Presenting the findings of Ciliums fuzzing and security audits13th February, 2023
In this blog post we present a fuzzing audit and a security audit of Cilium we recently carried out at Ada Logics.
The fuzzing audit was done in collaboration with the Cilium maintainers and the CNCF. Fuzzing audits are an important part of establishing modern security practices for CNCF-hosted projects. More than 18 CNCF projects are currently being fuzzed continuously by way of OSS-Fuzz which has found more than 350 bugs across all projects. Read more about the work across the CNCF landscape here: https://www.cncf.io/blog/2022/06/28/improving-security-by-fuzzing-the-cncf-landscape.
The goal of the fuzzing was to improve Ciliums fuzzing suite and make sure the improvements were implemented in a continuous manner. Continuity is a critical element of fuzzing, as we have written about previously. At the time of the audit, Cilium was already integrated into OSS-Fuzz and the work done in this audit was added to this integration to keep the fuzzers running continuously.
Ada Logics wrote 14 fuzzers for the Cilium project. The work committed to the CNCF’s fuzzing repository: https://github.com/cncf/cncf-fuzzing. OSS-Fuzz pulls in the cncf-fuzzing repository at compile time to build the fuzzers. All fuzzing is done against the latest master branch. From a high-level perspective, Ciliums fuzzing architecture looks like this:
The audit resulted in 8 unique issues being found of the following categories:
- 5 cases of excessive memory allocation.
- 1 index out of range.
- 1 time out.
- 1 nil-dereference.
The security audit was a holistic audit with the following goals:
- Formalise a threat model.
- Perform a manual code audit.
- Improve Ciliums fuzzing suite.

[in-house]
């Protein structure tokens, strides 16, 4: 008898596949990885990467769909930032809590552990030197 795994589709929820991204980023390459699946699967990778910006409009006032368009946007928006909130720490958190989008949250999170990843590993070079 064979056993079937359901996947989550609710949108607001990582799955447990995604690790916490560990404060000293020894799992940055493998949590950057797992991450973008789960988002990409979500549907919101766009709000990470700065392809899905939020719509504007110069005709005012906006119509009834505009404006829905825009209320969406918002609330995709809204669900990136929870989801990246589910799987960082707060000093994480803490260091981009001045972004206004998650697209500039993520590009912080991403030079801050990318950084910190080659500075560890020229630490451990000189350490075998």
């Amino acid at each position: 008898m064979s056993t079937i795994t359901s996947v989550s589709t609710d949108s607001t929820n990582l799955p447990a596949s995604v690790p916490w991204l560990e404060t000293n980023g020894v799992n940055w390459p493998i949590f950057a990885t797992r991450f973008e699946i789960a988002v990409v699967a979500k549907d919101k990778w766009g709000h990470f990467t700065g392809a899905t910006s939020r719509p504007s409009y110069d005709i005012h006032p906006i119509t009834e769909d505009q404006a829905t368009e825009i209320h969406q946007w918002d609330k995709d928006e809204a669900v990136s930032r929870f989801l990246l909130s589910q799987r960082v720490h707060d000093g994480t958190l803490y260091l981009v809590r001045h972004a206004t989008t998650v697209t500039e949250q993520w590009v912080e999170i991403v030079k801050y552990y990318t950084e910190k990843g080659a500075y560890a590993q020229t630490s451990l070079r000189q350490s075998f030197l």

- Carry out a SLSA review.
These 4 goals allowed us to evaluate Ciliums security posture from different angles of modern security practices.
The threat model is meant to be of help for the community as a whole, and we had the following three personas in mind when specifying it:
- Cilium maintainers and security respondents: When a security vulnerability gets reported, root cause analysis requires a contextual awareness, and a threat model assists maintainers achieve that.
- Security professionals who wish to contribute to Ciliums ongoing security posture. This includes the auditors of this particular security audit.
- Non-security-professional Cilium contributors. The threat model provides a perspective for the Cilium community of a non-security background. This community may find bugs of security importance and wish to triage and report these issues.
The manual code audit and fuzzing improvements were done against the insights acquired by the threat model. The manual auditing resulted in 22 issues of informational to medium criticality. The issues of the highest severity were fixed, and the remaining are tracked in this issue: https://github.com/cilium/cilium/issues/23121. The fuzzing work focused on the policy enforcement logic which was identified as a critical part of the Cilium ecosystem. We added 10 fuzzers covering this part and other critical APIs, including 3 for APIs in a critical 3rd-party library.
We would like the CNCF, OSTIF and the Cilium team for the opportunity to contribute to Ciliums security, and we hope that the artifacts published from this audit will inspire other community members to do the same.
The following links cover the work of the two audits:
- Fuzzing audit report: https://github.com/cilium/cilium.io/blob/main/Security-Reports/CiliumFuzzingAudit2022.pdf
- Security audit report: https://github.com/cilium/cilium.io/blob/main/Security-Reports/CiliumSecurityAudit2022.pdf
- Ciliums blogpost: https://www.cncf.io/blog/2023/02/13/a-well-secured-project-cilium-security-audits-2022-published/
- OSTIF’s blogpost: https://ostif.org/our-audit-of-cilium-is-complete
- CNCF’s blogpost:https://www.cncf.io/blog/2023/02/13/a-well-secured-project-cilium-security-audits-2022-published/